Friday, May 19, 2017

A fragment from the solar system.




A couple of days ago (May 18) I set up my Canon 60Da camera to take a picture of one of the asteroids which orbit in the area between Mars and Jupiter. This is one of the first asteroids discovered (Vesta - by Heinrich Olbers on March 29, 1807). It is the first asteroid visited by the Dawn space probe and is around 500 km in diameter. You can find some details in Wikipedia, Space.com, and other websites.

I set the camera up on our back porch. The lens used was a 135mm Bushnell, which has an old Pentax mount. I have an adapter for the Canon digital camera, which makes the use of my old film camera lenses possible. The setting was at f2.8, ISO 800, exposure time 8 seconds, on an iOptron star tracking mount.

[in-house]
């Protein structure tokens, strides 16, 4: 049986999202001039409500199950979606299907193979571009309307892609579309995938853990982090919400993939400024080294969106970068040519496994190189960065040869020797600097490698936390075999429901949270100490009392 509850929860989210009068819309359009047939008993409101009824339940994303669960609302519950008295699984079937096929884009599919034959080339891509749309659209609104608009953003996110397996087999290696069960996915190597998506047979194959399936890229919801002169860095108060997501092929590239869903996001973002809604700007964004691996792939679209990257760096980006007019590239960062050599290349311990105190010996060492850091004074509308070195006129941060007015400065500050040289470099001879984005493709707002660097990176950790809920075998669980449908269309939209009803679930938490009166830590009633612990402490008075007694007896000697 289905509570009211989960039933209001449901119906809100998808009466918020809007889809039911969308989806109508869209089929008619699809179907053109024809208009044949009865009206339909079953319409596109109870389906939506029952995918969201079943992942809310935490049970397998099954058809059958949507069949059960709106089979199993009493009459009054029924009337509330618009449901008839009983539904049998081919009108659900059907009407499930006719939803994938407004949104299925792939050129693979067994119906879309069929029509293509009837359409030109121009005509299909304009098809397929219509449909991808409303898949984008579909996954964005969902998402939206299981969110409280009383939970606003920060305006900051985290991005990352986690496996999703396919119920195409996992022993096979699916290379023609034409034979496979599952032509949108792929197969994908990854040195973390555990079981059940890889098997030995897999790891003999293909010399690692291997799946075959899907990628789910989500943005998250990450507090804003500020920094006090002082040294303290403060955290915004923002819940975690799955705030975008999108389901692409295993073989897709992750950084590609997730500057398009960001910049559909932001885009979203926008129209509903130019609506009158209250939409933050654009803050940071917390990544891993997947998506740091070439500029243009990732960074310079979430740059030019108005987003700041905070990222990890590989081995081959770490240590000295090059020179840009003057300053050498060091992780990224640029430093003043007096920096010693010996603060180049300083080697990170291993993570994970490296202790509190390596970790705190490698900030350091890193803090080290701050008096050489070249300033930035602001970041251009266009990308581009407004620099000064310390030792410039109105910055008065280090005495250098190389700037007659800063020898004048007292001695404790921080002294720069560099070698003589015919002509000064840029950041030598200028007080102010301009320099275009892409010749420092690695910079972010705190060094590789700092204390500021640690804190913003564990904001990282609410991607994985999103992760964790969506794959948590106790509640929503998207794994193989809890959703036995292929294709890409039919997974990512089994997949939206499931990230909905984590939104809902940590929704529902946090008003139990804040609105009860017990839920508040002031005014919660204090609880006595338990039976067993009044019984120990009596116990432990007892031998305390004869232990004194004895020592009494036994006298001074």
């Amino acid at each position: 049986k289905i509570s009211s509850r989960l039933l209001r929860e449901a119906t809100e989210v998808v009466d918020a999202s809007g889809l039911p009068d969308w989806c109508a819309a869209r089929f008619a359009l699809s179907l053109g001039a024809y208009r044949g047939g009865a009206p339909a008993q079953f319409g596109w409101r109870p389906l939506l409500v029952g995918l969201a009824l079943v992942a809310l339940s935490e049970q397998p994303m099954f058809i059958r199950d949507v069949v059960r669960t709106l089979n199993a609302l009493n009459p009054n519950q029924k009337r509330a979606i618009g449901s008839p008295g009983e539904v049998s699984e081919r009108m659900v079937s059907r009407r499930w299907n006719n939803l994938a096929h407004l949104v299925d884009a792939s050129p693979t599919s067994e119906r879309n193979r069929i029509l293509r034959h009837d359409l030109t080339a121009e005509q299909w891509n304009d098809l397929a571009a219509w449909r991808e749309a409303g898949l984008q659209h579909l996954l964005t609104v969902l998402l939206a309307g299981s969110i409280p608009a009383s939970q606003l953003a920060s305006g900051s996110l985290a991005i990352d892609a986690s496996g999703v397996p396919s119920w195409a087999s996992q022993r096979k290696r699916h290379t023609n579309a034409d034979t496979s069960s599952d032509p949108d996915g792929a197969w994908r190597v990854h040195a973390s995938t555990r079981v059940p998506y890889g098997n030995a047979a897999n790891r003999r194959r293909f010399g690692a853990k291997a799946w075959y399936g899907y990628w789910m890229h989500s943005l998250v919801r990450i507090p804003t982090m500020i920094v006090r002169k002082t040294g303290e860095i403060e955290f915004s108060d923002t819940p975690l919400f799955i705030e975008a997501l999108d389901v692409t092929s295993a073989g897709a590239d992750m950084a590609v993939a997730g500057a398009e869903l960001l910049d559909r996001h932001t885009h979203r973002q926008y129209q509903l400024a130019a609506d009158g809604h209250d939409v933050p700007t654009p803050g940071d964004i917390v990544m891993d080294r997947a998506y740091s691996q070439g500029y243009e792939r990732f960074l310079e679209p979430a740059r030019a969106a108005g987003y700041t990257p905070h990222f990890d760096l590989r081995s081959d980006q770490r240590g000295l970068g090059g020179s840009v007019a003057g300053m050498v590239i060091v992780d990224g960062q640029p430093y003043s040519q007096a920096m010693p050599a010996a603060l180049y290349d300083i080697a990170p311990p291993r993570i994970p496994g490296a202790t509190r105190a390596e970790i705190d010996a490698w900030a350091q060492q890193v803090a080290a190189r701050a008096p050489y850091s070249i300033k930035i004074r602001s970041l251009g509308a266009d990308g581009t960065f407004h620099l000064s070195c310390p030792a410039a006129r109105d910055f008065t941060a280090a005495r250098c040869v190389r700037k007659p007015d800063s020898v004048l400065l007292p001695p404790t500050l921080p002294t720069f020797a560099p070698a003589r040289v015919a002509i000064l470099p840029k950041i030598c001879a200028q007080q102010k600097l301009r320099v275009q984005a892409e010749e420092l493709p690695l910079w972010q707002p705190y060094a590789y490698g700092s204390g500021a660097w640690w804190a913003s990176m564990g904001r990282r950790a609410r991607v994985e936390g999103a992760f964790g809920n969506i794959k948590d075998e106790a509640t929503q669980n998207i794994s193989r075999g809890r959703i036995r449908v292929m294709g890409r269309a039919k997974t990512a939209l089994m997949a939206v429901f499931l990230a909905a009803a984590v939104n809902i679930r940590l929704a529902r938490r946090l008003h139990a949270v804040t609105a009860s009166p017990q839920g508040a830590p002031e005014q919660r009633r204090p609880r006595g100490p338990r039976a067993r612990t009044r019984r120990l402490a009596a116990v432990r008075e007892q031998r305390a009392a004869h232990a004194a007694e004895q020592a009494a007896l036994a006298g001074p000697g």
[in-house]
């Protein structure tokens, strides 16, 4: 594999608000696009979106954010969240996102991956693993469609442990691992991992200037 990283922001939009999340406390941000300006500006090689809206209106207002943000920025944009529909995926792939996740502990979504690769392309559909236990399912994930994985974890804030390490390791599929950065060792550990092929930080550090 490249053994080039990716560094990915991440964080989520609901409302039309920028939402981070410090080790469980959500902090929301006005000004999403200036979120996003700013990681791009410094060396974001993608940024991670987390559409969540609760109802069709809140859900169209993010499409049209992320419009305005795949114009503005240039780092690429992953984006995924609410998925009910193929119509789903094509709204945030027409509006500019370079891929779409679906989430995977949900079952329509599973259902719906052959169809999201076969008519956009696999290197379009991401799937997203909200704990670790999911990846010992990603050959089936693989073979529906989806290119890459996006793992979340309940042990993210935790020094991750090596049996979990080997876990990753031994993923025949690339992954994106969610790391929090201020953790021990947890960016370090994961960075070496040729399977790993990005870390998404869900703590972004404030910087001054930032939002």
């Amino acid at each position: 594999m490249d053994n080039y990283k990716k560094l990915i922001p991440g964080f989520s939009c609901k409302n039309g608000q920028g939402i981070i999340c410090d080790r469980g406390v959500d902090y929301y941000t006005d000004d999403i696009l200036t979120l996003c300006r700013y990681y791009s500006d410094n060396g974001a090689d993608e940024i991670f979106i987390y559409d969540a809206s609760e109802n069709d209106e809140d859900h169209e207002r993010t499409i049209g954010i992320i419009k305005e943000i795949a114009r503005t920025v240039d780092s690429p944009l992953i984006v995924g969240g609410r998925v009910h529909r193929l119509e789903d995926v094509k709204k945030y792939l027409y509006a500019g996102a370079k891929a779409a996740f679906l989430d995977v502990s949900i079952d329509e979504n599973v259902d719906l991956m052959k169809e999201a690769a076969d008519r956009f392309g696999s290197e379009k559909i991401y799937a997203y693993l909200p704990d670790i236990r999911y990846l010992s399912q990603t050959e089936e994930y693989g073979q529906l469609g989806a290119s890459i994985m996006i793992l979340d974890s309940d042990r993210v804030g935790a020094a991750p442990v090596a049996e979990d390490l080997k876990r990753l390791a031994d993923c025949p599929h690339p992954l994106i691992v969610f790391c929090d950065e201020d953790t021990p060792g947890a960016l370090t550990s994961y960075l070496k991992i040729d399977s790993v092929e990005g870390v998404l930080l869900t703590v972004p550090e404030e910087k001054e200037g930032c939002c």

We live in a highly light-polluted area (near Metrotown) so some processing of the image was necessary. None-the-less, it's quite amazing what a digital camera can do under such poor conditions. Click on the top picture to enlarge it.

Asteroids are thought to be remnants of either an unformed planet or one that was broken up by some major collision during the planet-forming phase of our solar system. There are many thousands of such fragments. Some of them (not Vesta) occasionally impact Earth, with major consequences for life (it's happened before). Vesta is one of the largest. It looks tiny in the picture, because it was about 390,000,000 km distant from Earth at the time.

Here's a picture of Vesta taken by NASA's Dawn spacecraft:









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